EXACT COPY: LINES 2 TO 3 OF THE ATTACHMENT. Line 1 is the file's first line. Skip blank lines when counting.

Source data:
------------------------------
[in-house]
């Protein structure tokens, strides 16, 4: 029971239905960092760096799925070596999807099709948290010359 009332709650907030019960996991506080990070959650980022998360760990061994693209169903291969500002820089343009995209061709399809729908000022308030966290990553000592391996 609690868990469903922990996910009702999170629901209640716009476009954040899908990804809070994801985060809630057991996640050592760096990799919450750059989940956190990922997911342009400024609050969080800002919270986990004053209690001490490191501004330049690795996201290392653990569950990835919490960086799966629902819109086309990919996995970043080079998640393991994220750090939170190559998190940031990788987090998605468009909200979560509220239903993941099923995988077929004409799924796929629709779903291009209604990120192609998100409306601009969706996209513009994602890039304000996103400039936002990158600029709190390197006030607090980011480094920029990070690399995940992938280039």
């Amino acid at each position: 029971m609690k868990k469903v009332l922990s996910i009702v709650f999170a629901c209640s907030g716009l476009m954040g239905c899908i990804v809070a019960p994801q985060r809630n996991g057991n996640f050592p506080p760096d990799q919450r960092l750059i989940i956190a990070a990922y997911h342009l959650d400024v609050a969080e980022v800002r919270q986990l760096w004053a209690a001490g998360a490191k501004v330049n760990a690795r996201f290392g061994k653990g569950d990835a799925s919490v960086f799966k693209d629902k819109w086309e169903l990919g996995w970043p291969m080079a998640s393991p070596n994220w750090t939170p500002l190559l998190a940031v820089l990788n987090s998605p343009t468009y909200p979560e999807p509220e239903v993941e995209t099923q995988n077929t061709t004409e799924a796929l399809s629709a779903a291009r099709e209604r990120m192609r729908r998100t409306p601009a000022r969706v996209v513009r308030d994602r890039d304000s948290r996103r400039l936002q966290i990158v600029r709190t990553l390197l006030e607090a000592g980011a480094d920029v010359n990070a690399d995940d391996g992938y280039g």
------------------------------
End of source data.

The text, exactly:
């Protein structure tokens, strides 16, 4: 029971239905960092760096799925070596999807099709948290010359 009332709650907030019960996991506080990070959650980022998360760990061994693209169903291969500002820089343009995209061709399809729908000022308030966290990553000592391996 609690868990469903922990996910009702999170629901209640716009476009954040899908990804809070994801985060809630057991996640050592760096990799919450750059989940956190990922997911342009400024609050969080800002919270986990004053209690001490490191501004330049690795996201290392653990569950990835919490960086799966629902819109086309990919996995970043080079998640393991994220750090939170190559998190940031990788987090998605468009909200979560509220239903993941099923995988077929004409799924796929629709779903291009209604990120192609998100409306601009969706996209513009994602890039304000996103400039936002990158600029709190390197006030607090980011480094920029990070690399995940992938280039």
């Amino acid at each position: 029971m609690k868990k469903v009332l922990s996910i009702v709650f999170a629901c209640s907030g716009l476009m954040g239905c899908i990804v809070a019960p994801q985060r809630n996991g057991n996640f050592p506080p760096d990799q919450r960092l750059i989940i956190a990070a990922y997911h342009l959650d400024v609050a969080e980022v800002r919270q986990l760096w004053a209690a001490g998360a490191k501004v330049n760990a690795r996201f290392g061994k653990g569950d990835a799925s919490v960086f799966k693209d629902k819109w086309e169903l990919g996995w970043p291969m080079a998640s393991p070596n994220w750090t939170p500002l190559l998190a940031v820089l990788n987090s998605p343009t468009y909200p979560e999807p509220e239903v993941e995209t099923q995988n077929t061709t004409e799924a796929l399809s629709a779903a291009r099709e209604r990120m192609r729908r998100t409306p601009a000022r969706v996209v513009r308030d994602r890039d304000s948290r996103r400039l936002q966290i990158v600029r709190t990553l390197l006030e607090a000592g980011a480094d920029v010359n990070a690399d995940d391996g992938y280039g």